A LITTLE TIME BEFORE EASTER
by John Mabry
America, Mrs. Ditchman
In the beauty of the lilies,
Christ was born across the sea,
With a glory in His bosom,
That transfigures you and me;
As He died to make men holy,
Let us die to make men free,
While God is marching on.
-Julia Ward Howe, "Battle Hymn of the Republic"
He was the biggest man Andrew had ever before seen; his broad chest heaved as he drew once more from the mug in his hand. He slammed it to the table with a grunt as all the men around him cheered.
Andrew's dark eyes met the other man's, as he took a seat next to a sailor. The big man looked away. "Mulatto," whispered Andrew. Their eyes met again. His skin was deeply black, as was his hair, which, though not of negro texture, hung in as unordely fashion about his forehead and touched down upon the big black ears.
"Mulatto?" the huge lops displayed the full ferocity in his face. Perhaps ugly is a blunt term, unnatractive would do better to suit it.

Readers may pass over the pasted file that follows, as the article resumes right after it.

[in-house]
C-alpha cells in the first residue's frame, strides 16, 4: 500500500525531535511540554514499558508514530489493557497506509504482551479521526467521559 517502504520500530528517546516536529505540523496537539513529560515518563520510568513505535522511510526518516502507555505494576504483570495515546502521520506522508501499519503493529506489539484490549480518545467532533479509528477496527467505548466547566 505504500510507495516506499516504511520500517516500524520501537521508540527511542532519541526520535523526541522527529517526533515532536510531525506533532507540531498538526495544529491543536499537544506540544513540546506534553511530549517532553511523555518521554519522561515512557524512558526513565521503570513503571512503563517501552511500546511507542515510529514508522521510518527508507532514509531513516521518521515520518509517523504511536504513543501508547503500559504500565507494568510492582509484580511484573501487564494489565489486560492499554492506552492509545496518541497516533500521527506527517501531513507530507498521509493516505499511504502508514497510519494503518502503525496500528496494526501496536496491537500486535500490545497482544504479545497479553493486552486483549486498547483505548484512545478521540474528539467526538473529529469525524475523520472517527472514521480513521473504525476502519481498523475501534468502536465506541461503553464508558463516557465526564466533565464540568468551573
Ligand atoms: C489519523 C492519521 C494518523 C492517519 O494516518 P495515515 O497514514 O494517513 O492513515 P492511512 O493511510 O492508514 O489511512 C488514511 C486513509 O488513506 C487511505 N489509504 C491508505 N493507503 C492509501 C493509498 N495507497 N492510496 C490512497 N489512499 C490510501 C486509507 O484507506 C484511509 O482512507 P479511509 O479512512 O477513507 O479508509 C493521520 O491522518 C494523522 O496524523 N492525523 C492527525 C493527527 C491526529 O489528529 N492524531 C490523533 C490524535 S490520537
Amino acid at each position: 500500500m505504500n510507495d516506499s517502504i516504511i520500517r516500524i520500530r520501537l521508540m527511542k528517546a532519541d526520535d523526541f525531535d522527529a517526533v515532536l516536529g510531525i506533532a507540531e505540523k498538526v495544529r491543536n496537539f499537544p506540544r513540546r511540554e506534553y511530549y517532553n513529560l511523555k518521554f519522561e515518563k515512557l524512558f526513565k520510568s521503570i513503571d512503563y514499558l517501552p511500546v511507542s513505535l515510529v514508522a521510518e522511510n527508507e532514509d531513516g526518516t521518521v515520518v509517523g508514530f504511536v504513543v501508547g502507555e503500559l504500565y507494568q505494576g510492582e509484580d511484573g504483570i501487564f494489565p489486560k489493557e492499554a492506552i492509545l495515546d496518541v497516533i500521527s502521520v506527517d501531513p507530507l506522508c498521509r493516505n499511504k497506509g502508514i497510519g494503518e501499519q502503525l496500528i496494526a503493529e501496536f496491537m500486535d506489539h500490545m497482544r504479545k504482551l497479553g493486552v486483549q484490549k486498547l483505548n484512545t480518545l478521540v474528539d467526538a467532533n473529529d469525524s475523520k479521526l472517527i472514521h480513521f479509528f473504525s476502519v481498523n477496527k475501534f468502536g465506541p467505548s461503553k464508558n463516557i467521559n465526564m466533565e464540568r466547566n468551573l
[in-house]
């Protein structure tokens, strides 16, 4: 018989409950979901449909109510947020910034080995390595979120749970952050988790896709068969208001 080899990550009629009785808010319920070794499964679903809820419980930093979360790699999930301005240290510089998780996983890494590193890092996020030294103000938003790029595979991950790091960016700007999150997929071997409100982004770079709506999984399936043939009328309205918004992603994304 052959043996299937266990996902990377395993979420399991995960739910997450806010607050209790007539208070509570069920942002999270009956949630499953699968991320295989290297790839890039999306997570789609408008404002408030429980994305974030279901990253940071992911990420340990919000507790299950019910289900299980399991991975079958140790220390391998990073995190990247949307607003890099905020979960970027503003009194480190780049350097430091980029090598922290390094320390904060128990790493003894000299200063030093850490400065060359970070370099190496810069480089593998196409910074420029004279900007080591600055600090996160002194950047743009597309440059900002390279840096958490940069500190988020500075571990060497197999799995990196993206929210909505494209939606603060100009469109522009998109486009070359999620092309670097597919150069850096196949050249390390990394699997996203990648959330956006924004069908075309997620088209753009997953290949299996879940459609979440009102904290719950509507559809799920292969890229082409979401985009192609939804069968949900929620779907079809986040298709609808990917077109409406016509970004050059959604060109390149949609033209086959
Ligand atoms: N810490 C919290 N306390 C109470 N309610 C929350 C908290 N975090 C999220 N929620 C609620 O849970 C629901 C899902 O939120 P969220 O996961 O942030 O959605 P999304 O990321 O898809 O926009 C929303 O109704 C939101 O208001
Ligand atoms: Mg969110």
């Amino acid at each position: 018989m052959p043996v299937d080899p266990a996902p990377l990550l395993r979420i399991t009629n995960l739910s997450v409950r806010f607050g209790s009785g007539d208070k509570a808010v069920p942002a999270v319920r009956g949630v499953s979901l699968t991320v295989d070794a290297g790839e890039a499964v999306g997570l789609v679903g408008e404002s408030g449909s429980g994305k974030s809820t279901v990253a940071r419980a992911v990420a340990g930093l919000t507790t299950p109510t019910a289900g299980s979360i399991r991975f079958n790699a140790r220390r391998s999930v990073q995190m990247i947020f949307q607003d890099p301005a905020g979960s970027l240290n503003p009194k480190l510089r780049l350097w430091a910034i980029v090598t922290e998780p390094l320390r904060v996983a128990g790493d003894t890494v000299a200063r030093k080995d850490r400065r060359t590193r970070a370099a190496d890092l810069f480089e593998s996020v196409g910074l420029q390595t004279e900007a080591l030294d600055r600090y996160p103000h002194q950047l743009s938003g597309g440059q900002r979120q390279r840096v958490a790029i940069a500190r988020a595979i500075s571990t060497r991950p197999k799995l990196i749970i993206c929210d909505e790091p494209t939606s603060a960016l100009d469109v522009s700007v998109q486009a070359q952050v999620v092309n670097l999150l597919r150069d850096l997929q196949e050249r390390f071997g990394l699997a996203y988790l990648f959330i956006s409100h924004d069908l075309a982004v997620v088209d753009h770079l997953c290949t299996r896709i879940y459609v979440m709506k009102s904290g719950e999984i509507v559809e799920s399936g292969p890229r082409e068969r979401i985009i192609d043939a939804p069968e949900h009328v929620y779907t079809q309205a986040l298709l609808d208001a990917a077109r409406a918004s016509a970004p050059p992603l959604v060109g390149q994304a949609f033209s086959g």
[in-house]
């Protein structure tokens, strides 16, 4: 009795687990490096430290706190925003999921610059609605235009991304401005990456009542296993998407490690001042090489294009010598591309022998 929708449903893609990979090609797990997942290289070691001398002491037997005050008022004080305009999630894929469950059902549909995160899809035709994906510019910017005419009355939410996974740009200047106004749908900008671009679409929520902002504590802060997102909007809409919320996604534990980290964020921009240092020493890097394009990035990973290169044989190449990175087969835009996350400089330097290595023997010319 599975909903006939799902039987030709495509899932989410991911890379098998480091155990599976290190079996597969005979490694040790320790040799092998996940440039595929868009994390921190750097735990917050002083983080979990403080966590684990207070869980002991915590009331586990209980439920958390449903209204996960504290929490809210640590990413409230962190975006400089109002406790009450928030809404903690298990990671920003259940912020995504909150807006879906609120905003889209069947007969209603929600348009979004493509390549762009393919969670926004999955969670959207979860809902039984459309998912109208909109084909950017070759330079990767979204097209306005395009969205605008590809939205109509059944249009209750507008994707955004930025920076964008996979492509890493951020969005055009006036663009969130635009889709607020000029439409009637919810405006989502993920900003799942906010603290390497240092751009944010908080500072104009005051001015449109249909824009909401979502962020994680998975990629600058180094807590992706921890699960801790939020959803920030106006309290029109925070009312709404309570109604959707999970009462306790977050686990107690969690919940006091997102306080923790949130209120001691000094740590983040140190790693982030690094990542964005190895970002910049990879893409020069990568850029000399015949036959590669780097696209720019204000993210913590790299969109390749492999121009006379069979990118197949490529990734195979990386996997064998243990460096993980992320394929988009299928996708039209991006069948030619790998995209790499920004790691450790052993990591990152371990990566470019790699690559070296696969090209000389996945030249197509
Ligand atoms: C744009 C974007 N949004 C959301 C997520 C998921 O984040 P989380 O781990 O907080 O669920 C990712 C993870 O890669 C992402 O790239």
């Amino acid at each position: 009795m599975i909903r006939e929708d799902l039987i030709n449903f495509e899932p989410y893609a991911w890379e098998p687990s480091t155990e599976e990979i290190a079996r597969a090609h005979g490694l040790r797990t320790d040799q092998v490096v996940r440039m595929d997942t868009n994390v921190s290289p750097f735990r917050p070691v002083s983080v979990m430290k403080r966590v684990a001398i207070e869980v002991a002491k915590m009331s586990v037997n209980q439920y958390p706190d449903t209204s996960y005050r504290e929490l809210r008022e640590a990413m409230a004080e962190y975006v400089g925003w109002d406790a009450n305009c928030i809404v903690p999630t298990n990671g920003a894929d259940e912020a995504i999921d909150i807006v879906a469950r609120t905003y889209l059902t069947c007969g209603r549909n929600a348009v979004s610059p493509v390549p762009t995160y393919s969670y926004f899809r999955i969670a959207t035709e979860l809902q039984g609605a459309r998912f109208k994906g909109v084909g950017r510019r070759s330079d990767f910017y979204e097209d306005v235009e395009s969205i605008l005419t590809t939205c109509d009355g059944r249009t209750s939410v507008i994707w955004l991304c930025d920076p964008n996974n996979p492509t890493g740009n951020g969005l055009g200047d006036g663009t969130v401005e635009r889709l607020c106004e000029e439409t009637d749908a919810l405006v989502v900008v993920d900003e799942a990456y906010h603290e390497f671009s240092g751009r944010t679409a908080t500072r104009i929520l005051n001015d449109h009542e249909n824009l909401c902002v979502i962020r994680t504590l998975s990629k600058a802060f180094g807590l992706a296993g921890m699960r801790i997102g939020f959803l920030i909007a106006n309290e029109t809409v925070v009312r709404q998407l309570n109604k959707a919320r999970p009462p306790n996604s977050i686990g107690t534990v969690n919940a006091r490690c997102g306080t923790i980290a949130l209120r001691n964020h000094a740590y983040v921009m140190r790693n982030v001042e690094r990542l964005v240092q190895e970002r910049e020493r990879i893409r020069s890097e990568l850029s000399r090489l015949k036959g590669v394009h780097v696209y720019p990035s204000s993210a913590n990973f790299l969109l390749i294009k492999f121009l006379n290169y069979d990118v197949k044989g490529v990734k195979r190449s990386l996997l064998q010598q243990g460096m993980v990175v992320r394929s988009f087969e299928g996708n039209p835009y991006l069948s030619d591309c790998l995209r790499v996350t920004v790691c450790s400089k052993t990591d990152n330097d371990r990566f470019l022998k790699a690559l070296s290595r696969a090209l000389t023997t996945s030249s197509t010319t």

Andrew tensed, sensing anger in the man's voice, then was deeply relieved: for the man burst into full, ,friuty laughter. Not stopping the chuckling, the man made his way to Andrew's table; men split like a great sea allowing him passage.
Black hand clashed and blended with black hand. As the hands pumped the hazy pub air, the mouths of the men turned un into broad smiles.
"Crispus Attucks!" The big man offered
"Andrew Wendell. Is that your master's name?" Andrew
"I have no master."
"But if they catch you--"
The mug in Attucks' hand shattered into innumerable fragments. "What could they do?" And then he began to laugh again, and he swept back into the human ocean, shouting for another mug. It was then that Andrew noticed that he and Attucks were the only ones present that were of the negro race. He also noticed that inside of Attucks' cloak was a bulge that could only be a club. Andrew scanned his pockets with his hands for his one great prize: his pocket watch. It gleamed gold as he drew it forth and opened it.
"Just time enuff for an ale," he thought, and rose to fetch a mug.
"Hey, Darkie!" Yelled a sailor, "Two!--ale!"
"Yessuh," he souted back.
"Andrew?" inquired Mr. Wendell.
"Yessuh," Andrew let the door creak to a close behind him.
Master Oliver was a man of average build, with shocking red hair, which was beginning to thin at the top. His large Welsh nostrils twitched as he smelt the smoke on his slave. "Been to the pub again Andrew?"